What does it mean to be antiracist?
Deepening conversations and expanding resource lists is important this month
What’s the problem with being “not racist”? It is a claim that signifies neutrality: “I am not a racist, but neither am I aggressively against racism.” But there is no neutrality in the racism struggle. The opposite of “racist” isn’t “not racist.” It is “antiracist”. (Ibram X. Kendi, How to be an Antiracist)
Most of us have heard the term “antiracist”—in the media, in social settings, on our Instagram feeds—but what does this term really mean?
For starters, it’s important to understand how aligning oneself with antiracism differs from claiming that one is “not racist” or that one “does not see race.”
Following the election of Barack Obama in 2008, a wave of celebration rushed across North America. Milton Vickerman writes that “Obama’s victory seemed the very essence of Martin Luther King’s Promised Land, where the content of character, rather than presumed group-based attributes, determines the individual’s fate.”(p.1)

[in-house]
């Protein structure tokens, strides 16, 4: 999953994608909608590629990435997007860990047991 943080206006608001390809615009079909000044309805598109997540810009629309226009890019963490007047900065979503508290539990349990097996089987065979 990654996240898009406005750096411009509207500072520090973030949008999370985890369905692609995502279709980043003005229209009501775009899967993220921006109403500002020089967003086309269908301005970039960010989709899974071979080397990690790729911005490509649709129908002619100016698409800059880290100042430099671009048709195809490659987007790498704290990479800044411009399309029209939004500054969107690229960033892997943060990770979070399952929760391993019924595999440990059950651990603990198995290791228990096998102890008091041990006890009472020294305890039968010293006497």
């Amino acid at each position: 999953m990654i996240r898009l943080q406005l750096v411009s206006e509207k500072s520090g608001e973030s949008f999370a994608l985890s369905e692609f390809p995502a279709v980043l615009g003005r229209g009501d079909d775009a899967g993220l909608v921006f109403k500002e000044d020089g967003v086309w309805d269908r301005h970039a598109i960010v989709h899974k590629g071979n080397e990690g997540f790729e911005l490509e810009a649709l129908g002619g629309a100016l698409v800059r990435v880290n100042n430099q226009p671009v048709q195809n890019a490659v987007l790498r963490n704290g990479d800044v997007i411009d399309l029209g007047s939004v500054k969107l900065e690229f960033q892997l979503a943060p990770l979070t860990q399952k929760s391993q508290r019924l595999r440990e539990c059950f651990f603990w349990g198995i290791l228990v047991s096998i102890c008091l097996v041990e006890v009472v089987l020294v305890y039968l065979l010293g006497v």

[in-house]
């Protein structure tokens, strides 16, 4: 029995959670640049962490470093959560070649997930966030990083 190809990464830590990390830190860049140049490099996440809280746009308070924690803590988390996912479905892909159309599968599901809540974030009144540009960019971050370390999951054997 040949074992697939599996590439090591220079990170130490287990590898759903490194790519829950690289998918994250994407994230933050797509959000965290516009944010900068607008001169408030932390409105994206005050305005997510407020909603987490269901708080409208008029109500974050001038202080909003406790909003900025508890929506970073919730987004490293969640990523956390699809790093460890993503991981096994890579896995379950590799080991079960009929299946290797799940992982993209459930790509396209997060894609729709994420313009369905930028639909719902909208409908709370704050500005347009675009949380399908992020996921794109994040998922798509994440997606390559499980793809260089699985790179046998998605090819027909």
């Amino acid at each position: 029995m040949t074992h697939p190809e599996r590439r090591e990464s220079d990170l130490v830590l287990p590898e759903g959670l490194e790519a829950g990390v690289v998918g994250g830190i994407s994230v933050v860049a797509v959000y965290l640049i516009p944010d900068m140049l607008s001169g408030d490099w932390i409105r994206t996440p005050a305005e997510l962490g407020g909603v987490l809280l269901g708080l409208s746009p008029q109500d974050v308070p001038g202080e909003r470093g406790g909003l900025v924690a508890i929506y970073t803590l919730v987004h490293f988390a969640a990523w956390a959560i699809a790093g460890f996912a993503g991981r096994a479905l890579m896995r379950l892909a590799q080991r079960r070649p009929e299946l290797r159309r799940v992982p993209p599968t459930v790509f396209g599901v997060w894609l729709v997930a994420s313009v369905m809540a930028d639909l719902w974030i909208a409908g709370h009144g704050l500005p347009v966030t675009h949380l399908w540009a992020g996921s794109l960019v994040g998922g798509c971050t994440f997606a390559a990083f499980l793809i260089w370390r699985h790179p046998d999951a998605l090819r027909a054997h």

Though feelings and progress and victory in the Black community were certainly warranted, the masses who have used this accomplishment as a justification for dismissing racism are concerning. Racism has not magically disappeared from contemporary society— from microaggressions that many BIPOC encounter daily, to police brutality and systemic violence, racist ideology is still very much a part of contemporary North American society. And with support for the extreme-right and populism in Canada and the U.S. growing, now is not the time to pat ourselves on the back and convince ourselves that the battle has already been won. Acknowledgement, action and awareness are critical in the fight against racial injustice.